Rav Noach Weinberg zt”l, the legendary founder of Aish HaTorah, would refer to the frum community as ‘the sleeping giant’, a giant with tremendous potential to share the beauty of its heritage with fellow Jews but oblivious to its latent power.
That giant was effectively jolted out of its slumber last weekend at the 10th Annual Project Inspire Convention, an event that sparked enthusiasm and energy into the hearts of the 1200 participants who shared this remarkable weekend together.
Project Inspire is a movement dedicated to mobilizing and empowering the Torah community to reach out to the millions of unaffiliated Jews. They believe that our vibrant and flourishing kehilla can serve as the best advocates for our own lifestyle. The annual Project Inspire Convention, held at the upscale Stamford Crowne Plaza, is an exceptional Shabbos experience with an impressive array of dynamic speakers and presenters and countless opportunities for inspiration.
‘Responsibility’ was the buzzword of the weekend, with countless speakers urging us to take achrayus, to care, to be proactive. “Torah,” said Rabbi Chaim Sampson, Director of Project Inspire, at the incredible Motzei Shabbos event, “is not just about me. It’s about klal yisroel.”
Klal yisroel is indeed rising to the occasion, as was evident time and time again over the course of the weekend. We were introduced to Moshe Horowitz of Boro Park, otherwise known as the Central Park Rebbe, who engages his fellow Jews in conversation on family outings. To Esti, who connected with a Jewish babysitter while on vacation in Cancun, whose son is now amazingly in full-time yeshiva. To Evan and Charles, Torah partners who meet for the first time onstage. To the leaders and participants of Jinspire from cities across America, who are galvanizing their own kiruv communities with outstanding results. And to five random and unassuming Flatbush guys who can turn a trip to Pomegranate supermarket into a golden opportunity for ahavas yisroel, not to mention an invaluable source of entertainment.
It was impossible to ignore the inspiration that beckoned from every sphere. We were graced with the presence of the Philadelphia Rosh Yeshiva, Rav Shmuel Kamenetsky, shlit”a, who offered divrei bracha. We were overwhelmed by Rabbi YY Jacobson, entertained by Rav Gav Friedman, stunned by the hartzige tefillos and havdala of Shulem Lemmer and the Zimra Choir, and amazed at the tribute to Rav Meir Schuster z”l which included his Rebbetzin and dozens of those whose lives he changed.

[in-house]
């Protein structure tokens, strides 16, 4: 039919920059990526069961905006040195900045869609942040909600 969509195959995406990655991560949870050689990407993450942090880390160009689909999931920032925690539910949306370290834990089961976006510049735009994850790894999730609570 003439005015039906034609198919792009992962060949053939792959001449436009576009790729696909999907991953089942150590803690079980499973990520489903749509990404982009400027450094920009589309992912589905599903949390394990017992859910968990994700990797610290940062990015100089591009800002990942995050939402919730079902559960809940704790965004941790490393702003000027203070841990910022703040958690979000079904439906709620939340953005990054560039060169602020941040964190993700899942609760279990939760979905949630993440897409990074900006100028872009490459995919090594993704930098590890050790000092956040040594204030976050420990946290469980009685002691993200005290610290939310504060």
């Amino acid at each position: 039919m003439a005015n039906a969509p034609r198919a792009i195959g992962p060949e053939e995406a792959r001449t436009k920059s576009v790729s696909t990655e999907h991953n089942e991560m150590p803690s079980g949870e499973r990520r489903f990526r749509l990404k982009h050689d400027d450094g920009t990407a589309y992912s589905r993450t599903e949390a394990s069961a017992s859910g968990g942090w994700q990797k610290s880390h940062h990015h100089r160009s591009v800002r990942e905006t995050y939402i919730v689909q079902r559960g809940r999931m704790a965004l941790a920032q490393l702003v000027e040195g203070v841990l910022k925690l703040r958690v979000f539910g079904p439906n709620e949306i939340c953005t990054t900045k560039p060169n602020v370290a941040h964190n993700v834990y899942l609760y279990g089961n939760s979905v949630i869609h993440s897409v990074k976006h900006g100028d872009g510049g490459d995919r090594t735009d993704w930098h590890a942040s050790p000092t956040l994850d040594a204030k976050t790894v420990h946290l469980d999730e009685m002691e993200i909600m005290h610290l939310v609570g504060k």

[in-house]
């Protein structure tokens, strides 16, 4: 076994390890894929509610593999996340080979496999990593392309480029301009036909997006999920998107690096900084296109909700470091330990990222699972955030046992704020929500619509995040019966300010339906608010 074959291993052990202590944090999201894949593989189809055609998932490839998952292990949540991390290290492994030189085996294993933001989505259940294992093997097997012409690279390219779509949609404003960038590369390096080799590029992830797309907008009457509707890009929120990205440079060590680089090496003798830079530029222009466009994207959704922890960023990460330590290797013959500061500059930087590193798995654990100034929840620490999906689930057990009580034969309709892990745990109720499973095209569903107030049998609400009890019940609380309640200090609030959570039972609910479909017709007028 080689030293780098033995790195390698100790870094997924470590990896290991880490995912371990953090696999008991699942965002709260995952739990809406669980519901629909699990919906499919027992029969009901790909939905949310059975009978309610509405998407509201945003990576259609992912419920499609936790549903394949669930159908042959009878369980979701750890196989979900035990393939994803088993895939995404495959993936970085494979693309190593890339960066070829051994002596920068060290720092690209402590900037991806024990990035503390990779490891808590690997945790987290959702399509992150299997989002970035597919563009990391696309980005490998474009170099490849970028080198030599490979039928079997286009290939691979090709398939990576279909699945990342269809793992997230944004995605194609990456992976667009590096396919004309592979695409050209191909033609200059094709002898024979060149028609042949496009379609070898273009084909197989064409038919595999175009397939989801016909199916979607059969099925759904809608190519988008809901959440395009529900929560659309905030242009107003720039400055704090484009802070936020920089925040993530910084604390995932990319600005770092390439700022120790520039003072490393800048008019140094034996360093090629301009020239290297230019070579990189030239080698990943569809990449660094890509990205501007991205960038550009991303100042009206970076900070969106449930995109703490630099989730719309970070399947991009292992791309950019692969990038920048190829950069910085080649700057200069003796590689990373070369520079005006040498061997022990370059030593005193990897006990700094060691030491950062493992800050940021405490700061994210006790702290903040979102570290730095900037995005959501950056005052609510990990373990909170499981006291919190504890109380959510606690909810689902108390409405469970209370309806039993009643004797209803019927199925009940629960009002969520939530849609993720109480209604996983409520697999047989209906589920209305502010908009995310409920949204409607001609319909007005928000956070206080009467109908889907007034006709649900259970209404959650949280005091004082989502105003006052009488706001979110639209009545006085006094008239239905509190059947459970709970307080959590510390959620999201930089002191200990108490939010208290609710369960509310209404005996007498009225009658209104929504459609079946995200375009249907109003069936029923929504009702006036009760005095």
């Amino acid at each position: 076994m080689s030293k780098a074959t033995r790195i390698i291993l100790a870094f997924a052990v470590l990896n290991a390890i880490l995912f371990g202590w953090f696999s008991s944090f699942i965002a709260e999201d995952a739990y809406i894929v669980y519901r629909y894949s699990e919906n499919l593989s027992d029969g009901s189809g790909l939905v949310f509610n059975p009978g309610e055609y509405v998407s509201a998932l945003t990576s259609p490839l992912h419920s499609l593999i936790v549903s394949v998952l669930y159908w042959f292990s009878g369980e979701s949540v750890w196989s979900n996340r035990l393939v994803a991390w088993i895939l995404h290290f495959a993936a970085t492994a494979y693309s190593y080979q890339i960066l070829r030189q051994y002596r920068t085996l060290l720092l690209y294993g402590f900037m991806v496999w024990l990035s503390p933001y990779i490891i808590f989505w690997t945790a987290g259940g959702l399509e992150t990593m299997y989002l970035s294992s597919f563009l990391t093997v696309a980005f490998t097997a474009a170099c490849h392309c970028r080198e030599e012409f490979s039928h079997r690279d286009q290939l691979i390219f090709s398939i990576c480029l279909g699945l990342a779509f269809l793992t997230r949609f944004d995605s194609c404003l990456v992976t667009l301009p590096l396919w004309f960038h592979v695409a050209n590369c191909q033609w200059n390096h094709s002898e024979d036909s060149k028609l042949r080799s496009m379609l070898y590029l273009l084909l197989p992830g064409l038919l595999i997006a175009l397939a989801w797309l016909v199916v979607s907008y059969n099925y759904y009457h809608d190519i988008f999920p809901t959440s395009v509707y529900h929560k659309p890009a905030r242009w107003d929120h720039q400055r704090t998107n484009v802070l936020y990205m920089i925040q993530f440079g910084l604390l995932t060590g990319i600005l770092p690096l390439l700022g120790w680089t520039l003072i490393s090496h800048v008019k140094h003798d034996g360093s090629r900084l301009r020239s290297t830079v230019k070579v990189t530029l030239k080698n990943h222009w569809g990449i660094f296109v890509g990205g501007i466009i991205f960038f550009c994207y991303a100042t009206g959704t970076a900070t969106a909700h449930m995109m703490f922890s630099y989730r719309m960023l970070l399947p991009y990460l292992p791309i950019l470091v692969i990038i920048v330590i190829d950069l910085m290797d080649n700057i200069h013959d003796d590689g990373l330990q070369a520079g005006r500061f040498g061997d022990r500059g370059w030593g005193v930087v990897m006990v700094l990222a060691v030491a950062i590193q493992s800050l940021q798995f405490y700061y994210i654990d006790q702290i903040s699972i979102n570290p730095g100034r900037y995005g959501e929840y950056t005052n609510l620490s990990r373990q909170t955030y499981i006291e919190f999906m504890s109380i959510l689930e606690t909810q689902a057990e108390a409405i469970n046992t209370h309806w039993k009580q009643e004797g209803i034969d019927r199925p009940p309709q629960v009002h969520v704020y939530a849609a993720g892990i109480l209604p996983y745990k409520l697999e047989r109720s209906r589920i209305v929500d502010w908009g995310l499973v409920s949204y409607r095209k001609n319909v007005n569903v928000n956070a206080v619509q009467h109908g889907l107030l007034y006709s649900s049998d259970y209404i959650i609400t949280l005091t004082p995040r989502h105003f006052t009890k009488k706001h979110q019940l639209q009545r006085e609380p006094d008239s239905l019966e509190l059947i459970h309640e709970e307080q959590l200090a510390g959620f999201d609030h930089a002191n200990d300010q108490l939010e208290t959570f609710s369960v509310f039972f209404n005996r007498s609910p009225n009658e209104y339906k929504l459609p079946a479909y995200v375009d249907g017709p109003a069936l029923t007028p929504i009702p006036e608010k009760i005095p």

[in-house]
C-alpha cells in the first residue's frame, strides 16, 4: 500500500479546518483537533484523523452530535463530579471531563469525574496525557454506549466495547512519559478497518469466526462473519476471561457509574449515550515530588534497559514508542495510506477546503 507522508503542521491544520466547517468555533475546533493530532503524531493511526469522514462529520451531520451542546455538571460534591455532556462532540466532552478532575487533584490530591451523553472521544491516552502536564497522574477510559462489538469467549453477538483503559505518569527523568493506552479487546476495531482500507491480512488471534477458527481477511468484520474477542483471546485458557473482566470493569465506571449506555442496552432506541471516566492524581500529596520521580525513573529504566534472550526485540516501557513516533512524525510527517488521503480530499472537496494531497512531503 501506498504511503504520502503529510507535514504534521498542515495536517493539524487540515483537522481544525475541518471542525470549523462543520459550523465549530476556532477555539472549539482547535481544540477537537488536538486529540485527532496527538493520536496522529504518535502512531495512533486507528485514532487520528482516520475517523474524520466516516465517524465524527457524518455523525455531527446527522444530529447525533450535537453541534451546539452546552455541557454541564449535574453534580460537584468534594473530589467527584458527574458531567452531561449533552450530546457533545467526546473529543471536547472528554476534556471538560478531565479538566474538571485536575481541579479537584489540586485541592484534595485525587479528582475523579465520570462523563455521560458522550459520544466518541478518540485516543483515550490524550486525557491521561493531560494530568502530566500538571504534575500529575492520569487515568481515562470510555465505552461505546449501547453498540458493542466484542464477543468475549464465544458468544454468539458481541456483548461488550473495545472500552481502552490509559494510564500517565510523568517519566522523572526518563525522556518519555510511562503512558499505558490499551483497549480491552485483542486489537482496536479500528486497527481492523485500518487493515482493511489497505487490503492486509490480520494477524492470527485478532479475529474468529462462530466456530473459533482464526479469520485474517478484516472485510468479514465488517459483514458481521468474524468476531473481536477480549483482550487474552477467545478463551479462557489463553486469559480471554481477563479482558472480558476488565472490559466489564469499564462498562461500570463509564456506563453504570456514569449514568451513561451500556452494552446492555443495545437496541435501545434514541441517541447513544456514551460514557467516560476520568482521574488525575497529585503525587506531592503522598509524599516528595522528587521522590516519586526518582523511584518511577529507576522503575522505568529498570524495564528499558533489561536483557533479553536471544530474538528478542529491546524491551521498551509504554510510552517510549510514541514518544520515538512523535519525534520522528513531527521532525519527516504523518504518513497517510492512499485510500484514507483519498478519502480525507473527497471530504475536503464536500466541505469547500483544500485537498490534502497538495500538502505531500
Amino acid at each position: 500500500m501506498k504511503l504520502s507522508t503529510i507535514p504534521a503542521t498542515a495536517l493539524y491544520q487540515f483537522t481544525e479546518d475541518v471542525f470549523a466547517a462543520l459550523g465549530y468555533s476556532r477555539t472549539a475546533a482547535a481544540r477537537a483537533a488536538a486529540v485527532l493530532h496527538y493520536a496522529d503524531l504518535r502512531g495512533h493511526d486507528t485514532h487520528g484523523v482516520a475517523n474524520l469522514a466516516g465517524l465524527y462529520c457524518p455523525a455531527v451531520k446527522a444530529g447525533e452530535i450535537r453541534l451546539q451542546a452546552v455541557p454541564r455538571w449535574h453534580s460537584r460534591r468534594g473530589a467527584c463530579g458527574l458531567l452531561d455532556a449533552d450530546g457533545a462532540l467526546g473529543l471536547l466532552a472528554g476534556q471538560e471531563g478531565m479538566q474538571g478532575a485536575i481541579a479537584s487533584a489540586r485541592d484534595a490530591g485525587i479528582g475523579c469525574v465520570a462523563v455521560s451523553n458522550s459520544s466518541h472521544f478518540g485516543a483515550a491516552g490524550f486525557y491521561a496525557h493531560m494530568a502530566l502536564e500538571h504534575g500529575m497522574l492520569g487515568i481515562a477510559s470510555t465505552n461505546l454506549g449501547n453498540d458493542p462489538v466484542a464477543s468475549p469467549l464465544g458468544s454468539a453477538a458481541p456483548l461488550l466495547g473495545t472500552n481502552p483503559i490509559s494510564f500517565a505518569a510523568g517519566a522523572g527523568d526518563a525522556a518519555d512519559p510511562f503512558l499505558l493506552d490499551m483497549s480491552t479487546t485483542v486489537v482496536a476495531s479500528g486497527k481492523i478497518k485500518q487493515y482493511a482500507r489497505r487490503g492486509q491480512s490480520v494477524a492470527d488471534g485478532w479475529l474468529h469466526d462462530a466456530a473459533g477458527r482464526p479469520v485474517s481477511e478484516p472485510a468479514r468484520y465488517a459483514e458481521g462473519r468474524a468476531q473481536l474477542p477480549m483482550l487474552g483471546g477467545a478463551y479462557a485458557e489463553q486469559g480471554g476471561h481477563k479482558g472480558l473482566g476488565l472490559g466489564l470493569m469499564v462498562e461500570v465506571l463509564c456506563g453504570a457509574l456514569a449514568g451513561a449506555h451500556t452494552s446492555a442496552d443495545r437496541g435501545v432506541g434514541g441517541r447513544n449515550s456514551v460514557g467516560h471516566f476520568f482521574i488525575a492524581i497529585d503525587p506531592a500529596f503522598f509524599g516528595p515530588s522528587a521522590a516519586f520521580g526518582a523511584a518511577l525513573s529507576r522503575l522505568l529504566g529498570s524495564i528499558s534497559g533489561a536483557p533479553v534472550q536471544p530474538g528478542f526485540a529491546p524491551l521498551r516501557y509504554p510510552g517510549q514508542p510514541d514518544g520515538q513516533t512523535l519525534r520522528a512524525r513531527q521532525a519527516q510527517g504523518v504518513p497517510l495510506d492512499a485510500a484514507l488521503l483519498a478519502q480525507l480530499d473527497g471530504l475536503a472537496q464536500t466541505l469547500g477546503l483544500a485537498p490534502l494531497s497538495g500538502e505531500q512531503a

The inspiration continued, whether it was 2:00 PM or 2:00 AM, morning, noon or night. A late night Oneg Shabbos at Project Inspire segues into a “Rap with the Rabbis.” A Melave Malka that lasts until the wee hours of the morning serves as a background for an uplifting kumzitz in the lobby, a candid schmooze with Rabbi Yitzchok Feldheim in a conference room, and a musical performance for women by Miriam Sandler in the ballroom. Sleep isn’t even on the agenda.
At the closing keynote session, we are given our marching orders. “Where do we go from here?” asked Isaac Gross who, with his wife Edie, sponsored the Convention in memory of her brother Arthur Rauzman a”h. “To Rav Noach, it wasn’t about kiruv, it was about hatzolah. His mission was to save the Jewish people. We can make it happen.”
It’s all about respecting every Yid says Rav Gav Friedman. “Do I care about them? Do I love them? Do I honor them and build them? Do I believe in them?”
In his closing statement, Dayan Abraham verbalizes what the rest of us are feeling when he says, “kosheh olai pereidaschem. It’s difficult for me to take leave. We were together and united for this incredible experience, and miraculously you’re still here! Think about what it says about you and your ahavas yisroel.”
The giant has awakened. 1200 people shared a weekend, as intense and passionate as it was, and didn’t want it to end. But we head home empowered, energized, enlightened and inspired. We are certainly not sleeping anymore.